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What Should I Do if
Someone I Know is
Being Abused?

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Most states have laws that require professionals to report abuse. Concerned citizens are also encouraged to report. These laws shield reporters from liability in the event that the report turns out to be unfounded. To learn more about state reporting laws, click here (by clicking here, you will leave this web site).

To whom should I report?

Each state designates a lead agency or agencies to assume responsibility for investigating abuse reports. Typically one of the following agencies will investigate:

  • Adult protective services (APS) is the primary agency to accept reports in most states. Check your phone directory for the APS program in your community. In most communities, it is listed under the Department of Human Services or Social Services.
  • Law enforcement is responsible for investigating abuse when it is criminal.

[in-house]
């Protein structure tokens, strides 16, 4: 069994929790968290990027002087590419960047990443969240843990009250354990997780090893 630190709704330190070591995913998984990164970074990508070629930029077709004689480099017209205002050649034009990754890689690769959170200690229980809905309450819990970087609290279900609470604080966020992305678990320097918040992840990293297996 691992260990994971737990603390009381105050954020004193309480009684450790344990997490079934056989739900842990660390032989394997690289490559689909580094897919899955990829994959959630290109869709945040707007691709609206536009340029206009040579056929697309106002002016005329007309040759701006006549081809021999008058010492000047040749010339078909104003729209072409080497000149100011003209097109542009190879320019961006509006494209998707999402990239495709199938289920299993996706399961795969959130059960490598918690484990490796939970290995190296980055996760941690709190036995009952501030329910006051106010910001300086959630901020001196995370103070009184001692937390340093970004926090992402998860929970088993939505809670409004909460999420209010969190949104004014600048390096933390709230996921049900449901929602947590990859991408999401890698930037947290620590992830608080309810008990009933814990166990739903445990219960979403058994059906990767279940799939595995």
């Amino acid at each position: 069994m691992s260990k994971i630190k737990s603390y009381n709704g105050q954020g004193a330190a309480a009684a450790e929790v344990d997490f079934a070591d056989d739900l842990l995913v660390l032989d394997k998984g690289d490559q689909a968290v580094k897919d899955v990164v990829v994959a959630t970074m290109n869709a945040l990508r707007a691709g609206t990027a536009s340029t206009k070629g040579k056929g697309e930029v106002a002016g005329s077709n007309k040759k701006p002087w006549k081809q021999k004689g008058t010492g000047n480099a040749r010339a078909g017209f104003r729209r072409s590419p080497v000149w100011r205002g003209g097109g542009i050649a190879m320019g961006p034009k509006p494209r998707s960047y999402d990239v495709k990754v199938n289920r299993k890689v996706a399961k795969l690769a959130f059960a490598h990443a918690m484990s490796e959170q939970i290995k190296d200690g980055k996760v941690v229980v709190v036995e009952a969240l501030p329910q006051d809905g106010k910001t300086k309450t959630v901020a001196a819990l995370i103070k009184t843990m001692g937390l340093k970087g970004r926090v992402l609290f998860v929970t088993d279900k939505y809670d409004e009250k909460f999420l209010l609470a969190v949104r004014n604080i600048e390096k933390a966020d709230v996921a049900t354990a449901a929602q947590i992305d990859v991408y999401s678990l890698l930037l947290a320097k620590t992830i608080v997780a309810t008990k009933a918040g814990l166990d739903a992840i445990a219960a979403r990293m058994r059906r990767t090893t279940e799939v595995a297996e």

• Long-term care ombudsman programs are federally funded programs that investigate reports of abuse in nursing homes and residential care facilities.
  • Medicaid fraud and control units: Under federal law, state Attorneys General are required to investigate and prosecute fraud and patient abuse or neglect in health care facilities that participate in Medicaid.

What will happen if I report?

Although procedures vary from state to state, a report to adult protective service programs typically will trigger an investigation to assess the following:

  • Is the subject of the report in imminent danger?
  • Is the person in need of emergency services to prevent injury or loss?
  • What is the nature and extent of the abuse?
  • Is abuse likely to occur again?
  • What is the level of risk?
  • Is the person able to make decisions about his or her care?
  • What measures are needed to prevent future abuse and ensure the well being of the elder or dependent adult.

The answers to these questions will direct investigators' response. In most cases, they will offer to help victims access appropriate services. Adult protective services are voluntary. That means that the subject of a report has the right to refuse services (in some states, they can stop an investigation) unless one of the following two conditions apply:

  • If the vulnerable older person lacks sufficient mental capacity to protect him or herself, involuntary measures, such as protective placements, may be initiated.
  • If a crime has been committed, police may take action.

Unless either of these conditions applies, vulnerable persons are free to decide whether or not they want help, and the type of help they want.

Last Updated March 2003

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